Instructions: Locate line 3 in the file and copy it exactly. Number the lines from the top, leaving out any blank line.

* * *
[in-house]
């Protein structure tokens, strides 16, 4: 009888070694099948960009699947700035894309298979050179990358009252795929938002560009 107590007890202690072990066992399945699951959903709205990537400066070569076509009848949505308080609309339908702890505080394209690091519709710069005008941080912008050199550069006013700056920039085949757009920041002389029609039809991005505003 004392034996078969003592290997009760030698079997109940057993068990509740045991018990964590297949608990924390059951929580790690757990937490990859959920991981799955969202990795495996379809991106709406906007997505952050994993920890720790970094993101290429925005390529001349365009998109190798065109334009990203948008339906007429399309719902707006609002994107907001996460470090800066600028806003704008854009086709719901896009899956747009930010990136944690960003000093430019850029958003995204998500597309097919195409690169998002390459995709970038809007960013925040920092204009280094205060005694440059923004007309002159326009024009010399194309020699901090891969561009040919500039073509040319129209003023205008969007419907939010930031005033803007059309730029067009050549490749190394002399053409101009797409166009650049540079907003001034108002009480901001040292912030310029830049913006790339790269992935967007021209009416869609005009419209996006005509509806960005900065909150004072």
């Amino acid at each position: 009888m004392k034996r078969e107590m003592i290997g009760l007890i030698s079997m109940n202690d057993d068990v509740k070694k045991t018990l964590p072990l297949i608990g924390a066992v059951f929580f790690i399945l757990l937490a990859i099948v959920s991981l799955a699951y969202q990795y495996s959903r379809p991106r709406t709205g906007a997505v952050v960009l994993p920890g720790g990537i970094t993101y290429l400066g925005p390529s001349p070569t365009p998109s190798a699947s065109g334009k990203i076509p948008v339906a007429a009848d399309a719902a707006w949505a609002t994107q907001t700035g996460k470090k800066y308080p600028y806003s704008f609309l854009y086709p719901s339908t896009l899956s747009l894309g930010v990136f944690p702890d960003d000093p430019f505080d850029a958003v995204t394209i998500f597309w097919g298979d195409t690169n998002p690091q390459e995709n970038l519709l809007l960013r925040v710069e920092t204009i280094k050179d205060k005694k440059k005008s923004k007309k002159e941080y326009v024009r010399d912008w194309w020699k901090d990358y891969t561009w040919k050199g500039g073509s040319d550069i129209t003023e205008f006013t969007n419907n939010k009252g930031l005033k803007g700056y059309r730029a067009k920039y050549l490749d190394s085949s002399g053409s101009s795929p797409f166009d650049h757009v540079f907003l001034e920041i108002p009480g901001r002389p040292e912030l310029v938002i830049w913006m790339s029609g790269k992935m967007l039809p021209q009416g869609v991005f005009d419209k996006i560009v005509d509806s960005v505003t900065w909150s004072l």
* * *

């Amino acid at each position: 009888m004392k034996r078969e107590m003592i290997g009760l007890i030698s079997m109940n202690d057993d068990v509740k070694k045991t018990l964590p072990l297949i608990g924390a066992v059951f929580f790690i399945l757990l937490a990859i099948v959920s991981l799955a699951y969202q990795y495996s959903r379809p991106r709406t709205g906007a997505v952050v960009l994993p920890g720790g990537i970094t993101y290429l400066g925005p390529s001349p070569t365009p998109s190798a699947s065109g334009k990203i076509p948008v339906a007429a009848d399309a719902a707006w949505a609002t994107q907001t700035g996460k470090k800066y308080p600028y806003s704008f609309l854009y086709p719901s339908t896009l899956s747009l894309g930010v990136f944690p702890d960003d000093p430019f505080d850029a958003v995204t394209i998500f597309w097919g298979d195409t690169n998002p690091q390459e995709n970038l519709l809007l960013r925040v710069e920092t204009i280094k050179d205060k005694k440059k005008s923004k007309k002159e941080y326009v024009r010399d912008w194309w020699k901090d990358y891969t561009w040919k050199g500039g073509s040319d550069i129209t003023e205008f006013t969007n419907n939010k009252g930031l005033k803007g700056y059309r730029a067009k920039y050549l490749d190394s085949s002399g053409s101009s795929p797409f166009d650049h757009v540079f907003l001034e920041i108002p009480g901001r002389p040292e912030l310029v938002i830049w913006m790339s029609g790269k992935m967007l039809p021209q009416g869609v991005f005009d419209k996006i560009v005509d509806s960005v505003t900065w909150s004072l």